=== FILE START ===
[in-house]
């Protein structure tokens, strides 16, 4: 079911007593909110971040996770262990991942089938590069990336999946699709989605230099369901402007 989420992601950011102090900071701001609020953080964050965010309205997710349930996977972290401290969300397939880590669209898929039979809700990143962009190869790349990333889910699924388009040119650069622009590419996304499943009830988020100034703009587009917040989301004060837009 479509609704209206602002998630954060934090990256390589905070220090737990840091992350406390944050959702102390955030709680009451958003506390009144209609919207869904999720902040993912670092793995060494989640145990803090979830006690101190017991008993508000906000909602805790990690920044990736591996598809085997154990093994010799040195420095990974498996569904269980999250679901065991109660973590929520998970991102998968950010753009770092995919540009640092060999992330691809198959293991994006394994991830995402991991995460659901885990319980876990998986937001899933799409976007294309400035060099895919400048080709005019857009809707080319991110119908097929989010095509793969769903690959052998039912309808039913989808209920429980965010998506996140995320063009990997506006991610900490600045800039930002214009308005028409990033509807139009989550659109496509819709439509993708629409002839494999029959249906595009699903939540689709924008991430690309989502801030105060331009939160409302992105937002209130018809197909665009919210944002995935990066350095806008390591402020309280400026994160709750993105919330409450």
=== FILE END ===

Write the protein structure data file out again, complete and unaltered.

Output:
[in-house]
């Protein structure tokens, strides 16, 4: 079911007593909110971040996770262990991942089938590069990336999946699709989605230099369901402007 989420992601950011102090900071701001609020953080964050965010309205997710349930996977972290401290969300397939880590669209898929039979809700990143962009190869790349990333889910699924388009040119650069622009590419996304499943009830988020100034703009587009917040989301004060837009 479509609704209206602002998630954060934090990256390589905070220090737990840091992350406390944050959702102390955030709680009451958003506390009144209609919207869904999720902040993912670092793995060494989640145990803090979830006690101190017991008993508000906000909602805790990690920044990736591996598809085997154990093994010799040195420095990974498996569904269980999250679901065991109660973590929520998970991102998968950010753009770092995919540009640092060999992330691809198959293991994006394994991830995402991991995460659901885990319980876990998986937001899933799409976007294309400035060099895919400048080709005019857009809707080319991110119908097929989010095509793969769903690959052998039912309808039913989808209920429980965010998506996140995320063009990997506006991610900490600045800039930002214009308005028409990033509807139009989550659109496509819709439509993708629409002839494999029959249906595009699903939540689709924008991430690309989502801030105060331009939160409302992105937002209130018809197909665009919210944002995935990066350095806008390591402020309280400026994160709750993105919330409450």